Deniska shouted to the horses, the chaise creaked and started, not along the road, but somewhere off to the side. For two minutes there was silence, as though the waggons were asleep and there was no sound except the clanking of the pails tied on at the back of the chaise as it slowly died away in the distance. Then someone at the head of the waggons shouted:
The foremost of the waggons creaked, then the second, then the third. . . . Yegorushka felt the waggon he was on sway and creak also. The waggons were moving. Yegorushka took a tighter hold of the cord with which the bales were tied on, laughed again with content, shifted the cake in his pocket, and fell asleep just as he did in his bed at home. . . .
When he woke up the sun had risen, it was screened by an ancient barrow, and, trying to shed its light upon the earth, it scattered its beams in all directions and flooded the horizon with gold. It seemed to Yegorushka that it was not in its proper place, as the day before it had risen behind his back, and now it was much more to his left. . . . And the whole landscape was different. There were no hills now, but on all sides, wherever one looked, there stretched the brown cheerless plain; here and there upon it small barrows rose up and rooks flew as they had done the day before. The belfries and huts of some village showed white in the distance ahead; as it was Sunday the Little Russians were at home baking and cooking--that could be seen by the smoke which rose from every chimney and hung, a dark blue transparent veil, over the village. In between the huts and beyond the church there were blue glimpses of a river, and beyond the river a misty distance. But nothing was so different from yesterday as the road. Something extraordinarily broad, spread out and titanic, stretched over the steppe by way of a road. It was a grey streak well trodden down and covered with dust, like all roads. Its width puzzled Yegorushka and brought thoughts of fairy tales to his mind. Who travelled along that road? Who needed so much space? It was strange and unintelligible. It might have been supposed that giants with immense strides, such as Ilya Muromets and Solovy the Brigand, were still surviving in Russia, and that their gigantic steeds were still alive. Yegorushka, looking at the road, imagined some half a dozen high chariots racing along side by side, like some he used to see in pictures in his Scripture history; these chariots were each drawn by six wild furious horses, and their great wheels raised a cloud of dust to the sky, while the horses were driven by men such as one may see in one's dreams or in imagination brooding over fairy tales. And if those figures had existed, how perfectly in keeping with the steppe and the road they would have been!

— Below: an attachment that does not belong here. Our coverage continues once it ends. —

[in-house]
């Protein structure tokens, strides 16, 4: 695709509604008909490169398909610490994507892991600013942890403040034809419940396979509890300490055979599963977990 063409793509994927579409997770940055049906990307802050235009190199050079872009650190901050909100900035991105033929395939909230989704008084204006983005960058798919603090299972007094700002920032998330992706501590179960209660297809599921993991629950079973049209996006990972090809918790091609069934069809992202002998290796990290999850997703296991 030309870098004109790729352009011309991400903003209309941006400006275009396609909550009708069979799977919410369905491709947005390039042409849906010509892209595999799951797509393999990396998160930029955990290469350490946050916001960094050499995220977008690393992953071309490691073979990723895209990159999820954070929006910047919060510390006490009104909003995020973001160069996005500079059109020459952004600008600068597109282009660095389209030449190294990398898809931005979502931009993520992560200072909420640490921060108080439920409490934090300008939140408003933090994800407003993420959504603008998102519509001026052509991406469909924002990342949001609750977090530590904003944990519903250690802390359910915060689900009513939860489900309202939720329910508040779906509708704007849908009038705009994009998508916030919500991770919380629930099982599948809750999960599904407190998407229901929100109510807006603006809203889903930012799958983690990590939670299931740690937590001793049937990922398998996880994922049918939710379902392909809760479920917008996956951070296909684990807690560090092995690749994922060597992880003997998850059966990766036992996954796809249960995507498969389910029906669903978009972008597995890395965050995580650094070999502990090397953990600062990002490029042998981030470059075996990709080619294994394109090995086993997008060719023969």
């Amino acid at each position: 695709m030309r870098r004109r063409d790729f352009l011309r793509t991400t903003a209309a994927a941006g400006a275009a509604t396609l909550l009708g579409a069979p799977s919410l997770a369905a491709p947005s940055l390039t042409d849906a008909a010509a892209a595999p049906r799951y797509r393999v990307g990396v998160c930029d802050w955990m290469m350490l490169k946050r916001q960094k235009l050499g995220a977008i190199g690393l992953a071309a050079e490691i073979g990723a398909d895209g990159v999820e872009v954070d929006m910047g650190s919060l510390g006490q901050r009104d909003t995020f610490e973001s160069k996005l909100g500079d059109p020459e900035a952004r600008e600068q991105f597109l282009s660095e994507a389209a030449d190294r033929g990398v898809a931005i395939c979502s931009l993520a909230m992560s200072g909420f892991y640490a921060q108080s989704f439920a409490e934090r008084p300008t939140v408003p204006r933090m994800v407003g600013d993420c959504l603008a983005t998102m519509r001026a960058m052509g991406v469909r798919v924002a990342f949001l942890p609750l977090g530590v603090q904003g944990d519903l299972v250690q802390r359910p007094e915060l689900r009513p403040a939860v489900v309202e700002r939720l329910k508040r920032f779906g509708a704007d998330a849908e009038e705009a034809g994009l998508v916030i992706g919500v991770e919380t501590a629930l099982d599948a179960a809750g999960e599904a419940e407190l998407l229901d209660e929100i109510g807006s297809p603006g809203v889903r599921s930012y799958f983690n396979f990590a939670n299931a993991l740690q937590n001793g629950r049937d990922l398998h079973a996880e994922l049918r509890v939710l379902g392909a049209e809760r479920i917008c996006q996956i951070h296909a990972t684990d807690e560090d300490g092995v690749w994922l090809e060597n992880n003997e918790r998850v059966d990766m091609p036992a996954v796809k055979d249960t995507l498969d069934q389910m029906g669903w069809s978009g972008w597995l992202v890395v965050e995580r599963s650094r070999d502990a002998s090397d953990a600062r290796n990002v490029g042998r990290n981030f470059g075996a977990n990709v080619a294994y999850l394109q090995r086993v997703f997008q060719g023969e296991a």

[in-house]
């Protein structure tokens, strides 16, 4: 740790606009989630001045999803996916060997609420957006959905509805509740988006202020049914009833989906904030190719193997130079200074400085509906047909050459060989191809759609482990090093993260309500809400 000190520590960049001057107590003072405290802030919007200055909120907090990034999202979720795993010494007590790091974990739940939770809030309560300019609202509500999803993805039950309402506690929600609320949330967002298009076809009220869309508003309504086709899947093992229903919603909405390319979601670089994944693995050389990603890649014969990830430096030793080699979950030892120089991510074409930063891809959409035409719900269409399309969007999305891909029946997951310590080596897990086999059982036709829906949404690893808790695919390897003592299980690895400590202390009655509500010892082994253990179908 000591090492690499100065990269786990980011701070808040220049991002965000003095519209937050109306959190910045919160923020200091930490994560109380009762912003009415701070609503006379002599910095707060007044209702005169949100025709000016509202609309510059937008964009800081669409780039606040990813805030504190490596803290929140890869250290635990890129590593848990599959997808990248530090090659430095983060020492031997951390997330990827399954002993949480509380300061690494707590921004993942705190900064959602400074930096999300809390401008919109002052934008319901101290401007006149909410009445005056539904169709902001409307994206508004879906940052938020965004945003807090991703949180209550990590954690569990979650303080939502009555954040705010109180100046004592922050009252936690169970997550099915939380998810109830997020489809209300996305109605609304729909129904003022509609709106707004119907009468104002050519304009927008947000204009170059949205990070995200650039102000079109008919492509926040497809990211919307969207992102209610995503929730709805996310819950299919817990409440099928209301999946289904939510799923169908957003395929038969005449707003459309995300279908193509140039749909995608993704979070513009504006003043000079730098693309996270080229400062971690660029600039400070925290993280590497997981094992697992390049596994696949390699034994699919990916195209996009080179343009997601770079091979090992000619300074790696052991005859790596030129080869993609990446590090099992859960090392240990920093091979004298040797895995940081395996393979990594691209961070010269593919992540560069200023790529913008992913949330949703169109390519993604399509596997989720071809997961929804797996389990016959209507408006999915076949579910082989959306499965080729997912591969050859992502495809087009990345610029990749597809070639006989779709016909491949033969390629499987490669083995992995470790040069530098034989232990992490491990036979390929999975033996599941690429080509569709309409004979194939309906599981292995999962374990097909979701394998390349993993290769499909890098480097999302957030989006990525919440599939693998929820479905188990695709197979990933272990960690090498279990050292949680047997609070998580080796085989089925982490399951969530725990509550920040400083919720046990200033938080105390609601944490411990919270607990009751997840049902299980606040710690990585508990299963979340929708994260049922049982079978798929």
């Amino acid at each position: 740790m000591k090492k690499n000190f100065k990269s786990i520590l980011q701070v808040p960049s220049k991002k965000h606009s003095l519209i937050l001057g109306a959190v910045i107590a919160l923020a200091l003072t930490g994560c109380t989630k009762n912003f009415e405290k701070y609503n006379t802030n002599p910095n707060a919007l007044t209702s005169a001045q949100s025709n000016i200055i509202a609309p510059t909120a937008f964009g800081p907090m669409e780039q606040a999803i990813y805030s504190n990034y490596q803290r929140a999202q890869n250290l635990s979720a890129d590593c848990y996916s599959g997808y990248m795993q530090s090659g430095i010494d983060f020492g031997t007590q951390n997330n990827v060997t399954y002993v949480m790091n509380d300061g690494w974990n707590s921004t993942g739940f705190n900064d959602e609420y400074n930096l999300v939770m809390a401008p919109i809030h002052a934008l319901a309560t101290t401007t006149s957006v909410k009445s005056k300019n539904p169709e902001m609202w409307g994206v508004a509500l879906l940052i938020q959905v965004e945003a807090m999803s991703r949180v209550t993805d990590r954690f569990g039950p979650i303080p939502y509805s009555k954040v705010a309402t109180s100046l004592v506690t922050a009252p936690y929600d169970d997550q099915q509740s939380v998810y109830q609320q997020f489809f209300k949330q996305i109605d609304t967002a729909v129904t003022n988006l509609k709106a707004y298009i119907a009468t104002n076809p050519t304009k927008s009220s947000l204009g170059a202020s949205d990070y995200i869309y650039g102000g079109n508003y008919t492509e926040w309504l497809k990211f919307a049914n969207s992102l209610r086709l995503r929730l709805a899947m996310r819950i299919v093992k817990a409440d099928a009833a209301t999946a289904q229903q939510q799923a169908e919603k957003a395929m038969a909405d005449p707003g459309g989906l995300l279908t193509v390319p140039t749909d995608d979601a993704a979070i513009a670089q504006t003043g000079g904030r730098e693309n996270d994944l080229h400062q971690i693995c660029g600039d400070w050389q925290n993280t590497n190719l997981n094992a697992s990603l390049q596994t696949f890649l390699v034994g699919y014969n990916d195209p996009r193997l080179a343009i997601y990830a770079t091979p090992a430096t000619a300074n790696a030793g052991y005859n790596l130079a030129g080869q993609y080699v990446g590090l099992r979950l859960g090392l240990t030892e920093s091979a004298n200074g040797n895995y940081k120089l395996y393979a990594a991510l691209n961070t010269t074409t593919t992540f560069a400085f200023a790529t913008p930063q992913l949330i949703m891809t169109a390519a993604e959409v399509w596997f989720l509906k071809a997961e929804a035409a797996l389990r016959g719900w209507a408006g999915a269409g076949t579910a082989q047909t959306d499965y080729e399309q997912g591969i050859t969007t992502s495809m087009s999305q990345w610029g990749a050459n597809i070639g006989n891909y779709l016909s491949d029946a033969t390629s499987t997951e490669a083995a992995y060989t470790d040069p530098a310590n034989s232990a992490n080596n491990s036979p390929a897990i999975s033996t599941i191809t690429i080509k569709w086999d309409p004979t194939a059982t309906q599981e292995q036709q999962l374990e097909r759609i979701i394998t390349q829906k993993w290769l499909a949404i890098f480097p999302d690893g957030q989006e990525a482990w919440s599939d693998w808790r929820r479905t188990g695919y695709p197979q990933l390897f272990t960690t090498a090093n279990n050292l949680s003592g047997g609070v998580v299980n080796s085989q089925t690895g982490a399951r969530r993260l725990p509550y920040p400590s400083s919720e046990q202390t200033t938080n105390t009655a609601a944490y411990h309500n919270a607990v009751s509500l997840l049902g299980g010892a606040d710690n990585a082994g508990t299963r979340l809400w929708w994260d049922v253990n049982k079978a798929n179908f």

Telegraph-poles with two wires on them stretched along the right side of the road to its furthermost limit. Growing smaller and smaller they disappeared near the village behind the huts and green trees, and then again came into sight in the lilac distance in the form of very small thin sticks that looked like pencils stuck into the ground. Hawks, falcons, and crows sat on the wires and looked indifferently at the moving waggons.
Yegorushka was lying in the last of the waggons, and so could see the whole string. There were about twenty waggons, and there was a driver to every three waggons. By the last waggon, the one in which Yegorushka was, there walked an old man with a grey beard, as short and lean as Father Christopher, but with a sunburnt, stern and brooding face. It is very possible that the old man was not stern and not brooding, but his red eyelids and his sharp long nose gave his face a stern frigid expression such as is common with people in the habit of continually thinking of serious things in solitude. Like Father Christopher he was wearing a wide-brimmed top-hat, not like a gentleman's, but made of brown felt, and in shape more like a cone with the top cut off than a real top-hat. Probably from a habit acquired in cold winters, when he must more than once have been nearly frozen as he trudged beside the waggons, he kept slapping his thighs and stamping with his feet as he walked. Noticing that Yegorushka was awake, he looked at him and said, shrugging his shoulders as though from the cold:
"Ah, you are awake, youngster! So you are the son of Ivan Ivanitch?"
"No; his nephew. . . ."
"Nephew of Ivan Ivanitch? Here I have taken off my boots and am hopping along barefoot. My feet are bad; they are swollen, and it's easier without my boots . . . easier, youngster . . . without boots, I mean. . . . So you are his nephew? He is a good man; no harm in him. . . . God give him health. . . . No harm in him . . . I mean Ivan Ivanitch. . . . He has gone to the Molokans'. . . . O Lord, have mercy upon us!"
The old man talked, too, as though it were very cold, pausing and not opening his mouth properly; and he mispronounced the labial consonants, stuttering over them as though his lips were frozen. As he talked to Yegorushka he did not once smile, and he seemed stern.